Potential sale of artifacts troubling

The Honolulu Advertiser
Friday, August 13, 2004

Reports that objects once held by the Bishop Museum and then "repatriated" to a Native Hawaiian group are being circulated for sale are deeply disturbing.

It must be underscored that, for the moment, all we have are reports and allegations of such proposed sales. The federal government is investigating.

Hui Malama I Na Kupuna O Hawai'i Nei, the group that received the artifacts in 1997 for reburial in a Big Island cave, says it is appalled to hear some of the items might have been up for sale. It says it supports federal efforts to investigate.

These objects were originally taken from the caves more than a century ago and then later sold to the Bishop Museum and others. If the effort to sell them, or even any part of them, is true, then it is a direct insult to the intent of the federal law that led to their repatriation in the first place.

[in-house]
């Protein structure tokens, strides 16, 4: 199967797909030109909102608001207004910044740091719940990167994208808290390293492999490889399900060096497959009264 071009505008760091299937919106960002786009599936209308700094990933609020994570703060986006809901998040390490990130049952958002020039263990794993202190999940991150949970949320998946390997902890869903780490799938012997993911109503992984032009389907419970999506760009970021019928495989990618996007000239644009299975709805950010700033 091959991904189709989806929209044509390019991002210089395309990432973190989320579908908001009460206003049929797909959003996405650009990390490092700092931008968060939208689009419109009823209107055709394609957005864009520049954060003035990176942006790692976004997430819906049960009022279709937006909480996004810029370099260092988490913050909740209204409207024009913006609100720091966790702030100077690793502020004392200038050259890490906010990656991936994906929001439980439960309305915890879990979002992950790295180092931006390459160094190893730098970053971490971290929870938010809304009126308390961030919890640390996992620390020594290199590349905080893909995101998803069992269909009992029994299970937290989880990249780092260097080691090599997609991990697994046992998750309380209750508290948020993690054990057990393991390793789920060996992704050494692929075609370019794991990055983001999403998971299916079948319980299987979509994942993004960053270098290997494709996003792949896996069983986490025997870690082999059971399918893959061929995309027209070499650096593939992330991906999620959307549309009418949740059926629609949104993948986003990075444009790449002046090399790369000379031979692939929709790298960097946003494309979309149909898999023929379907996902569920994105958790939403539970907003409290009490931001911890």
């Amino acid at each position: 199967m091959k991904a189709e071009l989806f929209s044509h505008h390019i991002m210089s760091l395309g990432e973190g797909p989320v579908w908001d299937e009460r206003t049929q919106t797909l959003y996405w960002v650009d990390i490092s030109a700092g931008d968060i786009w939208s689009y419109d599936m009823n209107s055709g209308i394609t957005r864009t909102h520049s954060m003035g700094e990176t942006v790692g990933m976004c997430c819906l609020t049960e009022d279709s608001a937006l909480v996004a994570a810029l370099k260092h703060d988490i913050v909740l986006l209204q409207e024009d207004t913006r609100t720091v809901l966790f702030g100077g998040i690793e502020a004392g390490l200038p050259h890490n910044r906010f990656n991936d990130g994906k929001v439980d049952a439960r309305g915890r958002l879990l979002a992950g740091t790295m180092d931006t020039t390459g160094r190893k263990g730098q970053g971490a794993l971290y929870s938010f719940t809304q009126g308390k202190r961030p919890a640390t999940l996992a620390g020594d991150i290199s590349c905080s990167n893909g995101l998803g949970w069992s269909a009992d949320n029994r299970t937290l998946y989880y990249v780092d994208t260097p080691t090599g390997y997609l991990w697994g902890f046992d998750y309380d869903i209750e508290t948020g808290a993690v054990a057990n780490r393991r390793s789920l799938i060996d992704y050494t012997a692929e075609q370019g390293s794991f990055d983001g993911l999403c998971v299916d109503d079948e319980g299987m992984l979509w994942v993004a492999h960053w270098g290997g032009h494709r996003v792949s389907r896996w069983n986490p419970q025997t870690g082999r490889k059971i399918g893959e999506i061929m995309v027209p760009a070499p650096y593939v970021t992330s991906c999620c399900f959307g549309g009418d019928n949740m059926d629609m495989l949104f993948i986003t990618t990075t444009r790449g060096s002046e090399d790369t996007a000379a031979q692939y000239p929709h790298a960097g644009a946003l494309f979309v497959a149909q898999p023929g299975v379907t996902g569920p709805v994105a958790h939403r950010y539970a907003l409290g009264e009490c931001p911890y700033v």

The law is designed to restore dignity and proper cultural practice for Native Americans and Native Hawaiians over burial items and related artifacts that were taken for museums and private collections over the years.

If this incident turns out to be true, it should generate a fresh round of introspection by both the museum and Hawaiian groups that make claim on items for repatriation.

What honor does it do to these objects if they are taken from the museum's care only to become trinkets to be bought and sold by wealthy collectors?

© COPYRIGHT 2004 The Honolulu Advertiser, a division of Gannett Co. Inc.

Original article URL: http://the.honoluluadvertiser.com/article/2004/Aug/13/op/op01a.html

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